Brooklyn-based chocolate purveyors the Mast Brothers have undoubtedly made it big. Besides becoming figureheads of sorts for the Brooklyn craft movement, they've got a James Beard-nominated cookbook, big investors, a fancy new factory in London, a partnership with Shake Shack, and they've even won the admiration of hallowed chefs like Thomas Keller.
But not everyone loves the bearded chocolatiers. Earlier this year Slate published a story, aptly titled "Chocolate Experts Hate Mast Brothers," pointing out that while the chocolate has become wildly popular, most specialty chocolate shops in fact refuse to carry the brand; chocolate experts consider Mast Brothers' product sub-par, complaining that it's chalky, stale-tasting, or just plain bad.
And one chocolate connoisseur is taking his criticism to the next level. The blogger behind a site called DallasFood.org — known only to readers as Scott — has just published an obsessive four-part series with the goal of exposing the Mast Brothers as frauds. Scott alleges that while the company claims it has been "bean-to-bar" (i.e., making its chocolate completely from scratch) from the beginning, in the early years they were in fact melting down pre-made chocolate, molding it into bars and re-packaging it. He argues that given the company's very limited equipment setup in the early years, it would have been literally impossible for it to produce the large quantities of chocolate it was selling.
"Rick and Michael Mast were the Milli Vanilli of chocolate," Scott concludes in part four. "They costumed themselves with quaint clothing and showy beards ... Though an appealing façade, the early Mast Brothers was a Potemkin chocolate factory, churning out remolded, repackaged industrial couverture ... The Masts did not become pariahs in the fine chocolate world because of their beards, publicity, or product mediocrity. It was because of their lies."
Regardless of your feelings about Mast Brothers' chocolate, the painstaking examination of the burgeoning company makes for an engrossing read — so long as you have a few hours to kill. It seems word of the exposé is getting around, too: The Mast Brothers Facebook page has been flooded with people posting links to DallasFood.org and posing questions like, "Did you guys really not used to make all your chocolate bean to bar?"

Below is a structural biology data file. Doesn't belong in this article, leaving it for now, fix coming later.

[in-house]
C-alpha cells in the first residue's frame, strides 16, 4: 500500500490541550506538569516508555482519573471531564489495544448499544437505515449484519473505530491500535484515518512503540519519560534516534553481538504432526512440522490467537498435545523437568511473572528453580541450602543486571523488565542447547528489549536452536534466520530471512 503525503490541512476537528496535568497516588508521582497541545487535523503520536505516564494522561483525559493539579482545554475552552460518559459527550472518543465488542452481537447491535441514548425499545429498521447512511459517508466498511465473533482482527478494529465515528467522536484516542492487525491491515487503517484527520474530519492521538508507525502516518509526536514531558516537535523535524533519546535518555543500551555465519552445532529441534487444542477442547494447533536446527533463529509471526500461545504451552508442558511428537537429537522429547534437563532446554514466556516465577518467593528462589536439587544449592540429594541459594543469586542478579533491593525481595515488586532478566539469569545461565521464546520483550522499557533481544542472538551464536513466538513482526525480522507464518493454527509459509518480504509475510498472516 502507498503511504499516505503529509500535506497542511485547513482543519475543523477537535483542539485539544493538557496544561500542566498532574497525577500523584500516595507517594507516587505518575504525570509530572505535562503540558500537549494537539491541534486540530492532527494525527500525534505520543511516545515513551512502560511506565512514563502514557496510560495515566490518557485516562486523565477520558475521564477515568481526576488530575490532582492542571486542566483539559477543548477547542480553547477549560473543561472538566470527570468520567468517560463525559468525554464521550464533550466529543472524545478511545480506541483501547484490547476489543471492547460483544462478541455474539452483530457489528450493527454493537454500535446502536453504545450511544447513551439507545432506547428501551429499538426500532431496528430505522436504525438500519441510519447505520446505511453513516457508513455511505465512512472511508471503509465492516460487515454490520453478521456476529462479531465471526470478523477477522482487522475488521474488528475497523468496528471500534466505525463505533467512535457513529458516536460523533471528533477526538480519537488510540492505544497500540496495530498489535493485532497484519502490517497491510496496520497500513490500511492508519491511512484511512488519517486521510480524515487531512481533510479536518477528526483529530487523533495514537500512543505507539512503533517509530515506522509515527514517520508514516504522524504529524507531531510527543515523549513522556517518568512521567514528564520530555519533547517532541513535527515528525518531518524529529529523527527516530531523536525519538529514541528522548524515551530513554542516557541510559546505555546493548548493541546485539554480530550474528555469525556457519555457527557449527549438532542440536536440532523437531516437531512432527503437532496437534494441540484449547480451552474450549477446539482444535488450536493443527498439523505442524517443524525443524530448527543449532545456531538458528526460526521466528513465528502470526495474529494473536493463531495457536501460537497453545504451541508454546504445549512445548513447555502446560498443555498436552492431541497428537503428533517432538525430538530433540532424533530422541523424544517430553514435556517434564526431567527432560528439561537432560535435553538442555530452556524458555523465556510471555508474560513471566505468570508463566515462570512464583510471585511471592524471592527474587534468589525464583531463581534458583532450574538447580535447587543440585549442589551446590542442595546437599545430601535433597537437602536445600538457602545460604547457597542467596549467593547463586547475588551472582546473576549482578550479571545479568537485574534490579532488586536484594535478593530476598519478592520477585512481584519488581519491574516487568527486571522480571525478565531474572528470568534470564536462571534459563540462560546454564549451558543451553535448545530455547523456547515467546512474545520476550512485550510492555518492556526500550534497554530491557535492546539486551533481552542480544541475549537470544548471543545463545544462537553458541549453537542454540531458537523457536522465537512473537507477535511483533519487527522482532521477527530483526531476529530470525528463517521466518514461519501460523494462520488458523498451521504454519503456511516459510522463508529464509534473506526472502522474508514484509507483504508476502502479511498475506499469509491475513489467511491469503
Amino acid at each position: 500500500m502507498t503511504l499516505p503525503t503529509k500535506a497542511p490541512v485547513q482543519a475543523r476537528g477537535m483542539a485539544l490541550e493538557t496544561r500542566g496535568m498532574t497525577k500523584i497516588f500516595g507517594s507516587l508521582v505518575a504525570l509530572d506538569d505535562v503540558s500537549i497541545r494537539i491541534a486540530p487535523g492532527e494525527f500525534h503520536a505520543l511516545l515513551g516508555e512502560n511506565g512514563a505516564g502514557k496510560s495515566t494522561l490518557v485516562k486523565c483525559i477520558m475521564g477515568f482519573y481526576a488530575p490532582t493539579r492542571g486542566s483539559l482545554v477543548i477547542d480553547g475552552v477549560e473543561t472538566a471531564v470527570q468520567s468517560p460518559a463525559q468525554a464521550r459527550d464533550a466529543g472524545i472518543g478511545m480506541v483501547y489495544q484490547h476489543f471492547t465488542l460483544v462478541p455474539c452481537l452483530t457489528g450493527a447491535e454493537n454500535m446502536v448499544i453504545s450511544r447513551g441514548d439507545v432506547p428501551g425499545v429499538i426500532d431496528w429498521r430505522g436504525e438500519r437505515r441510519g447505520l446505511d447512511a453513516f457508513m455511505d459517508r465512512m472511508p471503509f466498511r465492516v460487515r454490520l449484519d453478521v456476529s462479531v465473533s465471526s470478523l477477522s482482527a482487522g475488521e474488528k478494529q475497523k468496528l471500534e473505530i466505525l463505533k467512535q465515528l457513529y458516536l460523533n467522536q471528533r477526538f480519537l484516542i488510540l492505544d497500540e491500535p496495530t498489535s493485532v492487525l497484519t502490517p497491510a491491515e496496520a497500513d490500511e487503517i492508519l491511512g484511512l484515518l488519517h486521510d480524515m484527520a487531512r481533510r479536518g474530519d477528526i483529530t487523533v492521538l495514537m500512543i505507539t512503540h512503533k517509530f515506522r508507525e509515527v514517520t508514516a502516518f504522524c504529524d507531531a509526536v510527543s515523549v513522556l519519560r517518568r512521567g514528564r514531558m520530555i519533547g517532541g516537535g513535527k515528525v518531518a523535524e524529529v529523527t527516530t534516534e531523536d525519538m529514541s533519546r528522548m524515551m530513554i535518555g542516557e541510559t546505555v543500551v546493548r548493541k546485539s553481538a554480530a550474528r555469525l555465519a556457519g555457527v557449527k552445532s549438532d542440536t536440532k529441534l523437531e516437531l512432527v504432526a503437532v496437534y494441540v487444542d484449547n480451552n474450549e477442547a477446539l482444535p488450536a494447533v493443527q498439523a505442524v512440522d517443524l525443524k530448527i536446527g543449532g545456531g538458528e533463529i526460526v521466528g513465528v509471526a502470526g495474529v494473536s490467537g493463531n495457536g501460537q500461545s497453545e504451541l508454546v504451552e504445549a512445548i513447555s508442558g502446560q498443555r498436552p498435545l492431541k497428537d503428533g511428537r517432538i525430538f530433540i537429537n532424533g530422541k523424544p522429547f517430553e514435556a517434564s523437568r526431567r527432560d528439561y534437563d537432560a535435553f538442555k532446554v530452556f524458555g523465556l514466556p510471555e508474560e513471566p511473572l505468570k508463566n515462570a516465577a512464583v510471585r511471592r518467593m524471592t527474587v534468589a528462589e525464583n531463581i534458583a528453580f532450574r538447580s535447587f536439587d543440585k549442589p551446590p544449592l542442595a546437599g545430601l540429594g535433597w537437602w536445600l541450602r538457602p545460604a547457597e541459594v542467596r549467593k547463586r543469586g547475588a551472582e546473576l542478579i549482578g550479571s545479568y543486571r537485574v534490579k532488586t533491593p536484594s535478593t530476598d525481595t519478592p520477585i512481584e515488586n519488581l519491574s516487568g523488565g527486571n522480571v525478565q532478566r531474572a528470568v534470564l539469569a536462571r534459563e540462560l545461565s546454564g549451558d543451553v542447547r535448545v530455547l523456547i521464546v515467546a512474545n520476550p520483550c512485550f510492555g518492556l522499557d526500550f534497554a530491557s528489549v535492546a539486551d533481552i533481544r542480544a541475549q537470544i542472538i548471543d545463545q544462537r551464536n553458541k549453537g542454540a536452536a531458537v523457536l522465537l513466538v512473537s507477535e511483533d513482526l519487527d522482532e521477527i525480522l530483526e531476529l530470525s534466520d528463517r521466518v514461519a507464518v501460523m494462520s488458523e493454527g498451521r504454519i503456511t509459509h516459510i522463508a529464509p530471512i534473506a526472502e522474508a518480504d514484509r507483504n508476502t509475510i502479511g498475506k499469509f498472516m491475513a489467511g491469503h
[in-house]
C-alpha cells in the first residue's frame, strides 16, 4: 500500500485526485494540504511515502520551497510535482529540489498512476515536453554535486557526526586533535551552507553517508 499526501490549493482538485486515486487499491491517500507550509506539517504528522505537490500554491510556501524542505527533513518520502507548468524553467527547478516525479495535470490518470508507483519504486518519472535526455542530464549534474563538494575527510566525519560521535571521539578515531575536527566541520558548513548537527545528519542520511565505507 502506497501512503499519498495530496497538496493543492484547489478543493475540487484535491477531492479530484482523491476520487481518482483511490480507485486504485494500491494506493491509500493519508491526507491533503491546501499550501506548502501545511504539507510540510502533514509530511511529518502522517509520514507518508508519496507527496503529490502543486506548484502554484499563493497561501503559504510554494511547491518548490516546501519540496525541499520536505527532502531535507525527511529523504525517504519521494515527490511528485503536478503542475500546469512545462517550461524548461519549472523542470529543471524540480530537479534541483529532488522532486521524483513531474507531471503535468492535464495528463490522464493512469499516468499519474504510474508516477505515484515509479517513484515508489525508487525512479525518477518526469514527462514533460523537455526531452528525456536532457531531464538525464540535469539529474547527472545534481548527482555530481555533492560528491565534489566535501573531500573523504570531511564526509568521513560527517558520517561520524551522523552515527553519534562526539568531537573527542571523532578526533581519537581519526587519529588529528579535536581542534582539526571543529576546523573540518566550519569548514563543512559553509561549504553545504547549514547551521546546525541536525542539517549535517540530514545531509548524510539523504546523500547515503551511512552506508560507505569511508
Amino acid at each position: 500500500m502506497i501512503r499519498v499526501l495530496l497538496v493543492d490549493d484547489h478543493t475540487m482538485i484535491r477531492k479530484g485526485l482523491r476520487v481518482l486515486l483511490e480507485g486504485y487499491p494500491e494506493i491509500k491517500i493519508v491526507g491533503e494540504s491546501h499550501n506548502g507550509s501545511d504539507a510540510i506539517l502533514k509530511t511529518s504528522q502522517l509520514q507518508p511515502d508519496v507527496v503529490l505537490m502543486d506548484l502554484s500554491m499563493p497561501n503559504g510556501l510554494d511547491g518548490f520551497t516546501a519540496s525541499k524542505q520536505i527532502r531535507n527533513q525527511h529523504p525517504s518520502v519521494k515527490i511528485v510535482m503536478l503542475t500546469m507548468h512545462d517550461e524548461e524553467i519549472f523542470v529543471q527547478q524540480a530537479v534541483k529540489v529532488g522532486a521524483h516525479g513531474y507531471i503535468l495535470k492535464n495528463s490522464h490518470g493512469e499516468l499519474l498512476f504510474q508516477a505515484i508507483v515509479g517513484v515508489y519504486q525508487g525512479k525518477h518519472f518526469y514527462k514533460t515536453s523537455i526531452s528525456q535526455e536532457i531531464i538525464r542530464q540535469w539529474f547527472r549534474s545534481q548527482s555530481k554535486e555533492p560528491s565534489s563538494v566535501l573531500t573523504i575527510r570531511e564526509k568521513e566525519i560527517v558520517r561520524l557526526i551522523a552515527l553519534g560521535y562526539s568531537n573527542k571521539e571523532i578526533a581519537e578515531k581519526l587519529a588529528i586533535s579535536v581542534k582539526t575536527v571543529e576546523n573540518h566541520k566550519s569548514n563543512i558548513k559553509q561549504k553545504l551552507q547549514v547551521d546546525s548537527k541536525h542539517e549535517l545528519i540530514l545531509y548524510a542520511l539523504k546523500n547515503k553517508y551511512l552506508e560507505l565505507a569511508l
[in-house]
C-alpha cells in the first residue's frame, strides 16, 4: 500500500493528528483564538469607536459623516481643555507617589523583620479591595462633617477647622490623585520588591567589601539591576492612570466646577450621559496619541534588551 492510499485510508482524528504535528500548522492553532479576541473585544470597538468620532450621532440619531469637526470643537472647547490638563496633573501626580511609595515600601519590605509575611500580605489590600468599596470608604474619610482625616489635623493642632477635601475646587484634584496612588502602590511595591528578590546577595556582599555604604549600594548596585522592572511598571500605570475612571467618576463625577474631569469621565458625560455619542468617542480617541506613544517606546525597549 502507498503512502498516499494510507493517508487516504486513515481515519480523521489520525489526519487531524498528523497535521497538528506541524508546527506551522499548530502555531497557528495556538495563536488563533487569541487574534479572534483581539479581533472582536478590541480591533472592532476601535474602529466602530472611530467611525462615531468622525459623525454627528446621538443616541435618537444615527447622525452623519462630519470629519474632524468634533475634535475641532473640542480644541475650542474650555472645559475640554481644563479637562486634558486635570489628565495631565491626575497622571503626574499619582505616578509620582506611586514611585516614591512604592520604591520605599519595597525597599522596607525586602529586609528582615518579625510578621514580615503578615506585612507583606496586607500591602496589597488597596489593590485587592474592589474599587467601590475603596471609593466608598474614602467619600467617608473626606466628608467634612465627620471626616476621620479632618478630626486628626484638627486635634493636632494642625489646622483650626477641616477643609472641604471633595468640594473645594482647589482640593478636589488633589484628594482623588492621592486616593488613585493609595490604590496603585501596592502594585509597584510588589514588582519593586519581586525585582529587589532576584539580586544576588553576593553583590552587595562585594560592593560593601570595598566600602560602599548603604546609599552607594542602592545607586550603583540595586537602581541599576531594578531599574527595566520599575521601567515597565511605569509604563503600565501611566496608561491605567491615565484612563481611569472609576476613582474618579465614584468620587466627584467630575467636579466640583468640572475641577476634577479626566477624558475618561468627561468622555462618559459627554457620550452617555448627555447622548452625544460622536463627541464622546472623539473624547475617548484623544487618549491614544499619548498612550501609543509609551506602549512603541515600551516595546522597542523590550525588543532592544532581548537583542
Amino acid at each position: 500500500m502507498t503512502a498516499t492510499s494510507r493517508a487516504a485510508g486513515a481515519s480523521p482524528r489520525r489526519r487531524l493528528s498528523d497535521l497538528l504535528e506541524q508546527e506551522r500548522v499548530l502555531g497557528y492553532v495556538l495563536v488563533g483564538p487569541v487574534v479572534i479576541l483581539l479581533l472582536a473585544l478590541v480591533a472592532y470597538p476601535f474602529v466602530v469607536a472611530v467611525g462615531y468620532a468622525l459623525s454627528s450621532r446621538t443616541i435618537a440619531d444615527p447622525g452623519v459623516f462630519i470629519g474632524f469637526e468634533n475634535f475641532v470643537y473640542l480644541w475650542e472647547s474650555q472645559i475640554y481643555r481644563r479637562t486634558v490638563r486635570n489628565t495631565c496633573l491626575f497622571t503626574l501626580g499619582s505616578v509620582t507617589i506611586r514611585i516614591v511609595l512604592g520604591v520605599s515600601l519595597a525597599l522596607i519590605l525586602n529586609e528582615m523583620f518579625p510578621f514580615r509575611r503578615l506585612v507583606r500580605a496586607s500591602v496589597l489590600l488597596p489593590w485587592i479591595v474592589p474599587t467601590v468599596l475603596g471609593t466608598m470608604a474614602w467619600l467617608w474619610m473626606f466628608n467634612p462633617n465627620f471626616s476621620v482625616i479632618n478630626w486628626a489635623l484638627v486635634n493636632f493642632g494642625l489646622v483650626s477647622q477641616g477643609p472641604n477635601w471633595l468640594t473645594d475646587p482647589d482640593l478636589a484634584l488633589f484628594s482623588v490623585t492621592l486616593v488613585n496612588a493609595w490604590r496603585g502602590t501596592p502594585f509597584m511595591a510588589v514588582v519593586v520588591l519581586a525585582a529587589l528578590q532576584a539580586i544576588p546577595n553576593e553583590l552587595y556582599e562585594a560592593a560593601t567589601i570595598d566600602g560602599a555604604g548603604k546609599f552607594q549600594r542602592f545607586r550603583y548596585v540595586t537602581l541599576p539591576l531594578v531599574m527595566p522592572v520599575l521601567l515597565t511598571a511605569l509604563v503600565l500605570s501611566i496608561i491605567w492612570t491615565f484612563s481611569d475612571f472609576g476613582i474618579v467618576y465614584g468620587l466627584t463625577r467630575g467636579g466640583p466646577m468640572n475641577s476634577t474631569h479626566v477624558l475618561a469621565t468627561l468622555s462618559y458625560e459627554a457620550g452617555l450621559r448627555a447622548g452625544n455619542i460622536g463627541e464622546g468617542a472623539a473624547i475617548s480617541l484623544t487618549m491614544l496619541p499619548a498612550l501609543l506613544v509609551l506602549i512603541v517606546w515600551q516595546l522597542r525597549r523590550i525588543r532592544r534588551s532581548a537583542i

In response, the brothers Mast have posted an open letter to their website insisting that they have always made bean-to-bar chocolate, and any statements to the contrary are "incorrect and misinformed." The full text of said letter is below:
Dear Chocolate Lovers,
Mast Brothers accepts the role and responsibilities that a leader and innovator of any industry must accept. We understand that this position comes with a microscope overhead and a target on our back.
We think that it is important that there are watchdogs in any industry. Ultimately, we admire, and are even flattered by the in-depth research and attention to detail that is done about our company in pursuit of understanding. This represents an important part of society that holds us all accountable.
We have been open and transparent about our experimentation, techniques and recipes since day one. Our conversations with our colleagues, past and present, have been very kind, supportive and passionate. I have hope that this same civilized and collegial attitude can return, even amongst competitors.
Any insinuation that Mast Brothers was not, is not or will not be a bean to bar chocolate maker is incorrect and misinformed. We have been making chocolate from bean to bar since the beginning and will continue to do so. Through the years, we have continuously improved our methods, recipes and tastes. We love making chocolate, and we have the audacity to think that we are pretty good at it too.
There is absolutely no need for sensationalized negativity or to spend energy diminishing our contribution to the chocolate community. There is a worldwide desire for chocolate and plenty of room for many makers to satisfy its appetite. This is a movement and it is only the beginning.
We are steadfast in our guiding principles of simplicity, honesty, connection, innovation, love and respect. We are proud of our sourcing, our process, our employees and our incredible partnerships. We will continue to innovate, challenging ourselves and the industry to be better.
We wish everyone a happy, healthy and peaceful holiday season.
All our best,
Rick & Michael Mast
It's not the first time DallasFood.org has published a ridiculously extensive takedown of a chocolate company: Back in 2006 the blog ran an epic and damning 10-part series on Texas-based high-end chocolate company Noka, which was buying and repackaging chocolate and selling it for an insane $854 per pound at luxury retailers like Neiman-Marcus. Noka went out of business in 2011.
Reached for comment by Eater, Mast Brothers' PR rep pointed to the open letter posted on the company's website and declined to add any additional comment.